Cinematic vision part of artist’s odyssey to success
Odysseus is a rare John Meyer painting — it has never been seen (or sold) before, writes Mary Corrigall
John Meyer has reached the enviable place artists fantasise about: his paintings sell before he has created them, before they are even a twinkle in his eye. He is a little annoyed about this because it has come so late in his life – he is 75 years old.
"I would have preferred for this to have happened 20 years ago. I was living a different life back then. At times I was very unhappy because I felt rejected, sidelined and ignored by the art world," he says.
He can’t fully account for his lack of popularity. He puts it down to being a figurative artist at a time when conceptualism was popular and now more recently when abstraction became the mode de jour.
He is spirited and sprightly and keeps fit by standing in his cavernous studio in Kenilworth, Cape Town, painting all day.
He became aware that his work was in demand when he sold a number of the 15 planned canvases for a series of paintings dubbed Lost in the Dust for an eponymous exhibition in 2014 for Everard Read’s Circa gallery.
Dealing with the complex notion of complicity during the Anglo-Boer war, the Lost in the Dust series did not disappoint. Meyer’s gift for melding realism and theatrical devices with a cinematic quality had new purpose and value when it was combined with this pressing political theme.
The series struck a chord. It was exhibited internationally, in London and Edinburgh during the city’s annual arts festival and Meyer found himself on a roll. He rarely exhibits; he has been too busy keeping up with the demand for his paintings.
"If someone called me up now and asked me to put on an exhibition, I couldn’t do it," Meyer says.
Unusually, one of the artist’s paintings is due to come into the public realm before it gets sold. Odysseus, as the painting is titled, will go under the hammer at Strauss & Co’s October 16 Auction in Cape Town. It is a rare Meyer painting — it has never been seen (or sold) before.
Paintings of this scale and quality tend to find their way into the hands of buyers who rarely part with them, he says.
Odysseus is unusual too because it is not part of a narrative series, historical or otherwise. Inspired by the visual rhetoric particular to cinematography, Meyer tends to paint sequential scenes, as if plotting out his own film.
"Everything I do is very filmic, even the landscapes. When you look at how directors treat landscapes you can see it is all doctored," the painter says.
"I am very admiring of the way this kind of imagery is created. I am playing visual tricks like movie makers. It is almost subliminal. Artists are manipulators. They always have been; take the Sistine Chapel."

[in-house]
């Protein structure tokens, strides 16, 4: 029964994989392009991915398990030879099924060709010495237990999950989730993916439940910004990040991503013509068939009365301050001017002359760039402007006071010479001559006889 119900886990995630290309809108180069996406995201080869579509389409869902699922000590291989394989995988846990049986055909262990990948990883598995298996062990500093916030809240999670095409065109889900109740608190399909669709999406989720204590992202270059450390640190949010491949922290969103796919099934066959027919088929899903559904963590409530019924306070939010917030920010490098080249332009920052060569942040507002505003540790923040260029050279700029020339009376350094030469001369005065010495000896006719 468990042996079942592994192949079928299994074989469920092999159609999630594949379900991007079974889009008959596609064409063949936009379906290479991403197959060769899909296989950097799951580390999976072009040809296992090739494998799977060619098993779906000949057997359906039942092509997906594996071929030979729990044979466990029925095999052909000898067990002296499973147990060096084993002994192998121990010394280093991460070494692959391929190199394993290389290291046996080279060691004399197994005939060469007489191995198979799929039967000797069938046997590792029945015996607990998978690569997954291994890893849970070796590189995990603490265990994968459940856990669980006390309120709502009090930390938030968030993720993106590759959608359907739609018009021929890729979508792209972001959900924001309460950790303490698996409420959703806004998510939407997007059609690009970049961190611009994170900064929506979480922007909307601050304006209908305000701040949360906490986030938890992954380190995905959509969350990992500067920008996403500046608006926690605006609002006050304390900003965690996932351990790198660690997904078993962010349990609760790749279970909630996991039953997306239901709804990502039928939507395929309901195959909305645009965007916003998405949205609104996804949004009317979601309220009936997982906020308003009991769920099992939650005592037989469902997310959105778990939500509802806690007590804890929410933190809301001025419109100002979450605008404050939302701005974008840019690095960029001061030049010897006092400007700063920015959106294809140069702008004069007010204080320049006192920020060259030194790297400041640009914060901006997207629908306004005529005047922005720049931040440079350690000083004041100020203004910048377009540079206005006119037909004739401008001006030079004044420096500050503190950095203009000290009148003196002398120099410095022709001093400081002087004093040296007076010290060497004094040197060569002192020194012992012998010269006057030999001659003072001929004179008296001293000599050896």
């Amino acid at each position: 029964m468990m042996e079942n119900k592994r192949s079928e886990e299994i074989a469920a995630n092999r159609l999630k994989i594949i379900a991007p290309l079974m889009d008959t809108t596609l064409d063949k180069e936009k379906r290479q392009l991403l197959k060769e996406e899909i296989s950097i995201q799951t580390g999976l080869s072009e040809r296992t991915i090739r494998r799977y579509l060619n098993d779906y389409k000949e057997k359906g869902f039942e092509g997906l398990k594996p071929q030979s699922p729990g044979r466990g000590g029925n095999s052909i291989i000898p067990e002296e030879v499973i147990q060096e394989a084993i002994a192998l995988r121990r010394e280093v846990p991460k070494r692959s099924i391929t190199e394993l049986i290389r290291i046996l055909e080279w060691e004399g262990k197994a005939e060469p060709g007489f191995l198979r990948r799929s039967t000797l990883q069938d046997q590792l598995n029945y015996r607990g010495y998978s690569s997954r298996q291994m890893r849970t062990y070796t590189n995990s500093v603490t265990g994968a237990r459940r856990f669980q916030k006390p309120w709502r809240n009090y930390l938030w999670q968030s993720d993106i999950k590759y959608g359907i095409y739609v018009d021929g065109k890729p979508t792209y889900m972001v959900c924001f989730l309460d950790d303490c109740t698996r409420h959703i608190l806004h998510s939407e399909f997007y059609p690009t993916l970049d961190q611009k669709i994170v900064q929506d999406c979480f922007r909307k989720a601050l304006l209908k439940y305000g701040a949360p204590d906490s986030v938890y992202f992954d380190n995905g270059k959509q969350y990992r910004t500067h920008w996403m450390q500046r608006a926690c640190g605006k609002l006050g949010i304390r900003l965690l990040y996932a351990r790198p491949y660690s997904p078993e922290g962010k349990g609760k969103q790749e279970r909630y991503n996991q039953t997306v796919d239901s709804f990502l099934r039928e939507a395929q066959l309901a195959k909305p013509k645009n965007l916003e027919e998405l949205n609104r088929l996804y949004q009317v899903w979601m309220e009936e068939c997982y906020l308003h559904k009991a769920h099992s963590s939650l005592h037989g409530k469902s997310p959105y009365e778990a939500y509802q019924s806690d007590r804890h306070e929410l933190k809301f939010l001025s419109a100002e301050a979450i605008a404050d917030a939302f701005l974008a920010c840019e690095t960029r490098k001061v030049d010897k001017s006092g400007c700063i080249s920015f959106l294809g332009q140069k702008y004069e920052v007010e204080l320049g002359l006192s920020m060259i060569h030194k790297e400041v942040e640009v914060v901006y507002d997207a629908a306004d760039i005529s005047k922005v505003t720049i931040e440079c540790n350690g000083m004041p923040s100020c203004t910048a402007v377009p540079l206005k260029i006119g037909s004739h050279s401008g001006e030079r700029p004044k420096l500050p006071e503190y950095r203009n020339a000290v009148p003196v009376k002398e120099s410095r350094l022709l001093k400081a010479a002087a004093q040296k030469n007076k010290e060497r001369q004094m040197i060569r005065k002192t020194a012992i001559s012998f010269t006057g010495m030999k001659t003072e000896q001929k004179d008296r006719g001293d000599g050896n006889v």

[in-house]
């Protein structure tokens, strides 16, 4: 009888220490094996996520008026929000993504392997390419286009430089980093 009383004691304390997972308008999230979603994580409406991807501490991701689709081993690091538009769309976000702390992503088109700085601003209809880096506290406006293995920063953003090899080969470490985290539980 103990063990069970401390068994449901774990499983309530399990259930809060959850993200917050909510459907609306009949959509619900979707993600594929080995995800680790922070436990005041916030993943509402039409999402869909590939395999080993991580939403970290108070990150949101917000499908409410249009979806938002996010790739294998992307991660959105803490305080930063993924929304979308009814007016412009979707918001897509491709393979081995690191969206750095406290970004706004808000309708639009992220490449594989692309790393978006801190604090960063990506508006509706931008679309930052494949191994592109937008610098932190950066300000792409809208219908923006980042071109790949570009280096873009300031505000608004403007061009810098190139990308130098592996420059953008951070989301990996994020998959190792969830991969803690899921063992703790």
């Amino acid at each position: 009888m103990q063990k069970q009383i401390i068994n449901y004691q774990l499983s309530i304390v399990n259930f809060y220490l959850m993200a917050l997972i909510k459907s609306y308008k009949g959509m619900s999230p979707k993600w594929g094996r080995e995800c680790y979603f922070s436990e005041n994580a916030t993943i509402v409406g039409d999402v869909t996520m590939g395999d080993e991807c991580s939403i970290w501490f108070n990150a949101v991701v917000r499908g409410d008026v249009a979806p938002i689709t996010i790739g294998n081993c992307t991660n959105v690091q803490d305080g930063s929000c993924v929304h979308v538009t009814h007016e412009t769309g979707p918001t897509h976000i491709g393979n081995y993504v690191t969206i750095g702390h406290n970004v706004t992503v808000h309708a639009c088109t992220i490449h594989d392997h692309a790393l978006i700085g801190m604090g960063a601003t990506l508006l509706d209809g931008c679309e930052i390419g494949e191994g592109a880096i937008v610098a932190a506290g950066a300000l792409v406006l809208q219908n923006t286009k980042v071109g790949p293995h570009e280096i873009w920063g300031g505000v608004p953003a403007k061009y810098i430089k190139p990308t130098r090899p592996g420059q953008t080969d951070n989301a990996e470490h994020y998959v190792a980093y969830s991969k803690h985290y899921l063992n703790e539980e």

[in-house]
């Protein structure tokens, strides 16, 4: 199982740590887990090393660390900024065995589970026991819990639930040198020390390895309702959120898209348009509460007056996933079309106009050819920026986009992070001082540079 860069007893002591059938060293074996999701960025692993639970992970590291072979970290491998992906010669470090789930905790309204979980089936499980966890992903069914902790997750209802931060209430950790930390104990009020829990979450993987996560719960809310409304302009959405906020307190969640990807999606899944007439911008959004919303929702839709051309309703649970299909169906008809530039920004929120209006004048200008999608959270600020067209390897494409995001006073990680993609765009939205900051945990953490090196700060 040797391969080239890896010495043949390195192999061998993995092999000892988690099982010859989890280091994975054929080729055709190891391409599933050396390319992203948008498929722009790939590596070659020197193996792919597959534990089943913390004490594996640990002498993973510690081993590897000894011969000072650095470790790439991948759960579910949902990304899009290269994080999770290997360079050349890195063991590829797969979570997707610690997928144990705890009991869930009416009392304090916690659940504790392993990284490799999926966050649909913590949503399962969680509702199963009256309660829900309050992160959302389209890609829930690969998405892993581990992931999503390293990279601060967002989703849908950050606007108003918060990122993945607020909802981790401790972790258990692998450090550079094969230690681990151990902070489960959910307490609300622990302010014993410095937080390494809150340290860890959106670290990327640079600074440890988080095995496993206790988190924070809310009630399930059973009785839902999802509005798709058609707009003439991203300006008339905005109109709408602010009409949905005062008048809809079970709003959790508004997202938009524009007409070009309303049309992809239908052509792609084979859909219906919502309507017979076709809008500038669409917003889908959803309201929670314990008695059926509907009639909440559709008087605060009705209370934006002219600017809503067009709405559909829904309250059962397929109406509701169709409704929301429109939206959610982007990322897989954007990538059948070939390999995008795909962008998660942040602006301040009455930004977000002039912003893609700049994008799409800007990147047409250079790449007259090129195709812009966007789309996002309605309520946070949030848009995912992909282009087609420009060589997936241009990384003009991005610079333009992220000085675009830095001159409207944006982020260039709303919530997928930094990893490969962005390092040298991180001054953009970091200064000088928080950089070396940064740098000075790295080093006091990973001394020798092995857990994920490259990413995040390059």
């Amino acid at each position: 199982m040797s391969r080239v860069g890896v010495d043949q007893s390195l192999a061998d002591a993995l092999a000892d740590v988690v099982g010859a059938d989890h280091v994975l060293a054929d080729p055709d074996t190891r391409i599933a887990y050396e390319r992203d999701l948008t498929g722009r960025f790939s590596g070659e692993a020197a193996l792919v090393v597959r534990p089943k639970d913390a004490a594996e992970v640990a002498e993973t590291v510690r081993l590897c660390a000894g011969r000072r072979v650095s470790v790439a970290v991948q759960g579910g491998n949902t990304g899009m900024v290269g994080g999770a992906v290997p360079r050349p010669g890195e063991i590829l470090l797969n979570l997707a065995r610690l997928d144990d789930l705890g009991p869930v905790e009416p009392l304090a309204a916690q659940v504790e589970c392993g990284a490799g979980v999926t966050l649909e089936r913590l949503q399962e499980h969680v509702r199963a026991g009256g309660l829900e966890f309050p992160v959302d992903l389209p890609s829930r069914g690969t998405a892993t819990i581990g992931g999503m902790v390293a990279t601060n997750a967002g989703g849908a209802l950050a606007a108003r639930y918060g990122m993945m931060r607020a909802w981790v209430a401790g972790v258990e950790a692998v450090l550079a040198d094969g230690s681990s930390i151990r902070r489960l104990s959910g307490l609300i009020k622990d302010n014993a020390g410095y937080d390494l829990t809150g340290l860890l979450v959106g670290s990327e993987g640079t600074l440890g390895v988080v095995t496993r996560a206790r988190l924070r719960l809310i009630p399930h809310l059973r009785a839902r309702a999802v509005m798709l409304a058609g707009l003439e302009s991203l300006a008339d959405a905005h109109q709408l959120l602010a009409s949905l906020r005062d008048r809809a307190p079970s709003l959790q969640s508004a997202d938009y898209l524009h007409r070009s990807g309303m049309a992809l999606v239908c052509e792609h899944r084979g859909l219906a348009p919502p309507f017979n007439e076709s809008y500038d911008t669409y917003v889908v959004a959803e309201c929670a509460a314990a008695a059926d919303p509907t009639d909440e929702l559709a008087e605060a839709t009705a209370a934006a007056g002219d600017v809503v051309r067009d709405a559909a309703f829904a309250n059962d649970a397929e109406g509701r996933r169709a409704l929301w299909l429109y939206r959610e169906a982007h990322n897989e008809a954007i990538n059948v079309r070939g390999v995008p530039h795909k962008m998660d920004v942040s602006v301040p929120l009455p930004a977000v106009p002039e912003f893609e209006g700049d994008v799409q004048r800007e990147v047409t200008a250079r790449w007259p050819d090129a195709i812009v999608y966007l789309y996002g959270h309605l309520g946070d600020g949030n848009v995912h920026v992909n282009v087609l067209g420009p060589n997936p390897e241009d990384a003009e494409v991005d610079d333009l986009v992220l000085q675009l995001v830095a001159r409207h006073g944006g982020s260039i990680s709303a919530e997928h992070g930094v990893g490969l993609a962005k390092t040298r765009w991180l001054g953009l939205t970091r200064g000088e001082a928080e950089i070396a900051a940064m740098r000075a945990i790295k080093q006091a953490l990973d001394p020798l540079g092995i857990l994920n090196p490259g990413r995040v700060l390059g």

'Journey' offers old and new themes, implying the life and death, natural and man-made binaries that haunt contemporary culture as it marches closer towards artificial intelligence and other technological advances
As movies have beginnings and endings, so too must his paintings. This is easier to achieve with a sequential series, less so in a stand-alone work such as Odysseus.
Meyer suggests that he has generated this arc via two symbols that stand out in this night-sky scene. A baobab tree reaching towards the sky signifies a primordial state before humankind populated the earth, while on the other side of the vast canvas is a bright light "that many have mistaken for a shooting star. It refers to a rocket", transporting humankind to other places in the universe, marking their exit from the earth.
As the title suggests, this "journey" is inspired by Homer’s character in Odyssey. It offers old and new themes, implying the life and death, natural and man-made binaries that haunt contemporary culture as it marches closer towards artificial intelligence and other technological advances that disconnect us from our ingrained nature and corporeal limits.
Meyer doesn’t offer his take on the politics of progress. He poses a daunting question of the sort that staring into a night sky would prompt.
He sugar-coats its gravity via a cinematic blockbuster vocabulary and by couching it in a seemingly peaceful landscape. The sense of balance and order work at implying that humankind’s extinction or development on Earth is part of a natural cycle.
The work is estimated to fetch about R2m – the sort of figure rarely realised by works produced by contemporary living artists other than William Kentridge or Marlene Dumas.
Meyer gives little away about the price tag Everard Read attaches to his work, but suggests the auction estimate is far below its usual value.
Odysseus doesn’t just pose existential quandaries but, at this auction, will determine Meyer’s standing in the art market. Not that he appears concerned about the outcome. He’s reached the point in his career now that he believes he is a success. "Belief in art is sustained by money," he says.
• Strauss & Co’s October 16 auction, which includes works by Dumas and Kentridge, will take place at the Vineyard Hotel in Newlands, Cape Town.